When making the move to consider changes to a curriculum the people responsible must consider what kinds of change they are going to be making. The type of change that takes place is going to impact how stakeholders may react. Many types of change have a lot to do with the amount of power the different players involved have. Bennis in identified three types of change which are…
- Planned change
- Interaction change
Brief explanation of each is provided in this post
Planned Change. In this type of change, those who are involved have equal power. It is clear what everyone needs to do. This is the preferred type of change. People have a voice, they are in agreement, and everyone is moving together.
Coercion. This type of change has a serious imbalance of power. One group determines the goals and has the power. All other groups are excluded from the discussion and are expected to obey. This is, unfortunately, an extremely common type of change in education. Often governments or administrators will create a curriculum and simply dump it on the teachers. Without input, there is a high risk of failure because people need ownership in order to be motivated.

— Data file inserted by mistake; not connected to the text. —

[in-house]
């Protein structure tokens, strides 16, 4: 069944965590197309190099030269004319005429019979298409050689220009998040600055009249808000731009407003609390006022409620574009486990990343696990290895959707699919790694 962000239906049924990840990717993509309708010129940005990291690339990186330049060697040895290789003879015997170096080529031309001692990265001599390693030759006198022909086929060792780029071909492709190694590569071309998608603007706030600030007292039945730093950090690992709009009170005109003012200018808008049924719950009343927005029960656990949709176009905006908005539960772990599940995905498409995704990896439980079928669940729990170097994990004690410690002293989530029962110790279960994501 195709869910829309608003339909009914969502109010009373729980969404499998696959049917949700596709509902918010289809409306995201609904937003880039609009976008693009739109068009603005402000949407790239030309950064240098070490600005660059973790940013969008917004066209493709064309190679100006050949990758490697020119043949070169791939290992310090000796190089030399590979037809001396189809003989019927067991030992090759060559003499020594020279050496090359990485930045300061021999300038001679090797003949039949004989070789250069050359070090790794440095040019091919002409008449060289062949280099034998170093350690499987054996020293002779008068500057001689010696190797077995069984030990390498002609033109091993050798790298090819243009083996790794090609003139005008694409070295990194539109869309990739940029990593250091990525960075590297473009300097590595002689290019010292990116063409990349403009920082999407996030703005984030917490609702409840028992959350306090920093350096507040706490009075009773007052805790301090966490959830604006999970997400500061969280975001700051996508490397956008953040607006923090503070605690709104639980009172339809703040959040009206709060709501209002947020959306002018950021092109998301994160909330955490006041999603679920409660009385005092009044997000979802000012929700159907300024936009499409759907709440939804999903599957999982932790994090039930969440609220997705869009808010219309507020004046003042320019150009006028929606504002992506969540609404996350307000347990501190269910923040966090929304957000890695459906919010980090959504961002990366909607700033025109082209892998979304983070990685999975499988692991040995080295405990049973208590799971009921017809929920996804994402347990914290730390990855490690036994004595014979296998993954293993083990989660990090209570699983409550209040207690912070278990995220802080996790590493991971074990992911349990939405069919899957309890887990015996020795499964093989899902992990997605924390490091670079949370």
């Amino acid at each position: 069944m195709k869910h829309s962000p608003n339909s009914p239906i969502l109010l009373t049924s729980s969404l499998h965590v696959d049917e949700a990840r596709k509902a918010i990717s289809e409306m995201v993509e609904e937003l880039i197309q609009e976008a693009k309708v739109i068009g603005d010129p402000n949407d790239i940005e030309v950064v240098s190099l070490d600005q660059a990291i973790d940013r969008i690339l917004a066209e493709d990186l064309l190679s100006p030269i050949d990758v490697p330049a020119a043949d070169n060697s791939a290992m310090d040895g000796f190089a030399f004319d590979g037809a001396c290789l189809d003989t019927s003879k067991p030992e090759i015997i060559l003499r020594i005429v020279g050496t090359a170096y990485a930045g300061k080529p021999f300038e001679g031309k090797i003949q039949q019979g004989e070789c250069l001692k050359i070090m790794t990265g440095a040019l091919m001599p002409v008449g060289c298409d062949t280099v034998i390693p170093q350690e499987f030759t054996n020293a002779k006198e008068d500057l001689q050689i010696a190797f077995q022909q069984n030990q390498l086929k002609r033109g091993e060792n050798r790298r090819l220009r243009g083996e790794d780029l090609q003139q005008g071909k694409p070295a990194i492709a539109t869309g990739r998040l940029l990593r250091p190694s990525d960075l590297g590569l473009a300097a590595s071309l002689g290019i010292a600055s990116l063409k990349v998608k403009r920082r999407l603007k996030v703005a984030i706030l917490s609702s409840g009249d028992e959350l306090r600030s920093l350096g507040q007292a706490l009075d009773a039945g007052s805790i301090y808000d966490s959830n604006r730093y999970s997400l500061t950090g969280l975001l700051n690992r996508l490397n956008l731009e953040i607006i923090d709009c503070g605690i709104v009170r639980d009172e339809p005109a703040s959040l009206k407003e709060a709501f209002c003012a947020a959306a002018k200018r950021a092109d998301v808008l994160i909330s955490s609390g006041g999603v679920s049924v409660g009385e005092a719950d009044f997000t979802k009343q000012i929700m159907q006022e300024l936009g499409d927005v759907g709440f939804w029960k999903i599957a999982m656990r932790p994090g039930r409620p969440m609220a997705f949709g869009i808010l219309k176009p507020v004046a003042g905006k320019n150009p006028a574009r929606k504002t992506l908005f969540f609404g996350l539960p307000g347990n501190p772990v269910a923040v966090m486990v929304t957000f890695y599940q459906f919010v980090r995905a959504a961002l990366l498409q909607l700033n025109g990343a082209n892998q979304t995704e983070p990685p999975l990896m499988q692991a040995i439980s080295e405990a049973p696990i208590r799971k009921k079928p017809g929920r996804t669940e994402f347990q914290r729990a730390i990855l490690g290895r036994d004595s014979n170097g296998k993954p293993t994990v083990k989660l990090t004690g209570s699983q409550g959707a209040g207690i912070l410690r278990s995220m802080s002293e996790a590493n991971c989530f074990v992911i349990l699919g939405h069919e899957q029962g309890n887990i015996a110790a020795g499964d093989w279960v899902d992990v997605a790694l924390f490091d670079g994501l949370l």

Interaction Change. This approach involves equal amounts of power among all those who have an interest. The problem is communication and execution. The process for implementation is not thought out and developed. This leads to people who are willing but unsure of what to do.
An experienced educator has probably seen these three common types of change. It is important for administrators and teachers to understand the dangers to change. Coercion is not going to work long-term. As soon as the force is removed so will the conformity of the teachers. Interaction is unsuccessful not because of a lack of willingness but because of lack of follow through.
To have success, change must include a commitment from the teachers as well as clear communication of expectations. By sharing power and provided clear direction can help in preventing these common roadblocks to change.